Mel Lehman, director and founder of Common Humanity, is the curator of a New York exhibit of refugee Iraqi painters, "Iraqi Artists in Exile," which opens on Tuesday, October 26. In preparation for the exhibit, he traveled from his New York home to Damascus, Syria to meet with the artists. There, he carefully chose a painting from each of them, paid them for their work, rolled the canvases up and packed them in his bags for the trip back to New York City.
This is the third exhibit, Lehman, 60, has curated for the Second Presbyterian Church. He first got the idea to start showing refugee work back in 1996 on a trip to Iraq. Lehman was working for the National Council of Churches then, and was deeply affected by what he called the “appalling” conditions of Iraqi people living under U.N. economic sanctions. He soon left his work with the Council and eventually started the group Common Humanity, whose mission is to build an understanding between the West and the Arab and Muslim worlds.
But Lehman is not your typical Middle Eastern diplomat. He grew up in Pennsylvania and later moved to New York to study theology. Now, Lehman works as a New York City bus tour guide to pay the bills--work he calls a kind of “performance art.” He's teaching tourists about New York, something not too distant from his bridge-building work with Common Humanity. He thinks teaching can be done best through compassion, and through art.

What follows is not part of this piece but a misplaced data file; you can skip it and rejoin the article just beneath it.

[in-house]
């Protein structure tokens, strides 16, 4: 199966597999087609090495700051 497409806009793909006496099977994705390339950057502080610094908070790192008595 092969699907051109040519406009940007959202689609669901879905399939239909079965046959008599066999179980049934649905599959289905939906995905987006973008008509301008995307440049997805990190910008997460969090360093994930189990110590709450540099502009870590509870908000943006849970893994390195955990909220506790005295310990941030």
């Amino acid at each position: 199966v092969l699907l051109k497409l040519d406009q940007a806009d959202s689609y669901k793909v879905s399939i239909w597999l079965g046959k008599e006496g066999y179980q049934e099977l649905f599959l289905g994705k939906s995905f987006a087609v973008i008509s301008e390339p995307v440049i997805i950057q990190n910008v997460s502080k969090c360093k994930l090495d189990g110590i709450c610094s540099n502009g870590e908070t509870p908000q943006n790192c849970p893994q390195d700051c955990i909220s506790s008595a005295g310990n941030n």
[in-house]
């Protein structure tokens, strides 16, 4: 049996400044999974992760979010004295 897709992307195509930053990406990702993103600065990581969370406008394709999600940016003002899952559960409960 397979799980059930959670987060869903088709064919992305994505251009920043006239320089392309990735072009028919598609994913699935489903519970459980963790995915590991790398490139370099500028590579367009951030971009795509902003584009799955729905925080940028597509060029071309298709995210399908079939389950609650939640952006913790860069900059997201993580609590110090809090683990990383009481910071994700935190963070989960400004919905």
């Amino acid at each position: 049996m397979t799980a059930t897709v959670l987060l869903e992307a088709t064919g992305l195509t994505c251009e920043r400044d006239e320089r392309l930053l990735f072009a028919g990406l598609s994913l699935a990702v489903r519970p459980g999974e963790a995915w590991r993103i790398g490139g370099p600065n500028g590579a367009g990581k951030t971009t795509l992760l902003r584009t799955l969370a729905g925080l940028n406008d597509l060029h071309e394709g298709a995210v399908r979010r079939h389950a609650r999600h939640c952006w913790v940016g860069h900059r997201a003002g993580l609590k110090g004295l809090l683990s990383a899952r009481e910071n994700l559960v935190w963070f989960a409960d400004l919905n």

Lehman first discovered the Iraqi refugee artists whose work goes on view in New York on Tuesday through the Office of the United Nations High Commissioner for Refugees (U.N.H.C.R.) in Damascus. The U.N.H.C.R. launched “The Express Yourself Campaign” in 2007, which was an attempt to show life in exile from an artist's perspective. According to the U.N.H.C.R., there are more than 150,000 Iraqi refugees registered in Syria who are part of the program.
In Syria, Lehman interviewed a few of the artists about their work in a local Damascus coffee shop. One of them was Jasim Mohammed, who left Iraq because “no beauty was left,” he said through a translator. Like many of the artists, Mohammed studied at the Institute of Fine Arts in Baghdad before fleeing Iraq for Syria with his family. “You can imagine for four years I didn’t paint at all because I will get killed if I paint,” Mohammed said.
Lehman says he will use the funds generated from the show to return to Syria and buy a new round of paintings for another exhibit. “Inshallah, as we say in the Middle East, we will sell them [the art]," Lehman says with the small amount of Arabic he’s learned. "And with the money, we’ll go back and do it again, and do it again.”
He adds: “You would think the art would be about war, but it’s not. When you look at a painting, you have to feel what it means…It’s a way to draw out our humanity and stop being cold analytical machines and become engaged.”
"Iraqi Artists in Exile" opens on October 26 at 5:00 PM at the Second Presbyterian Church on 96th Street and Central Park West. The paintings will be on display and for sale by silent auction until November 13.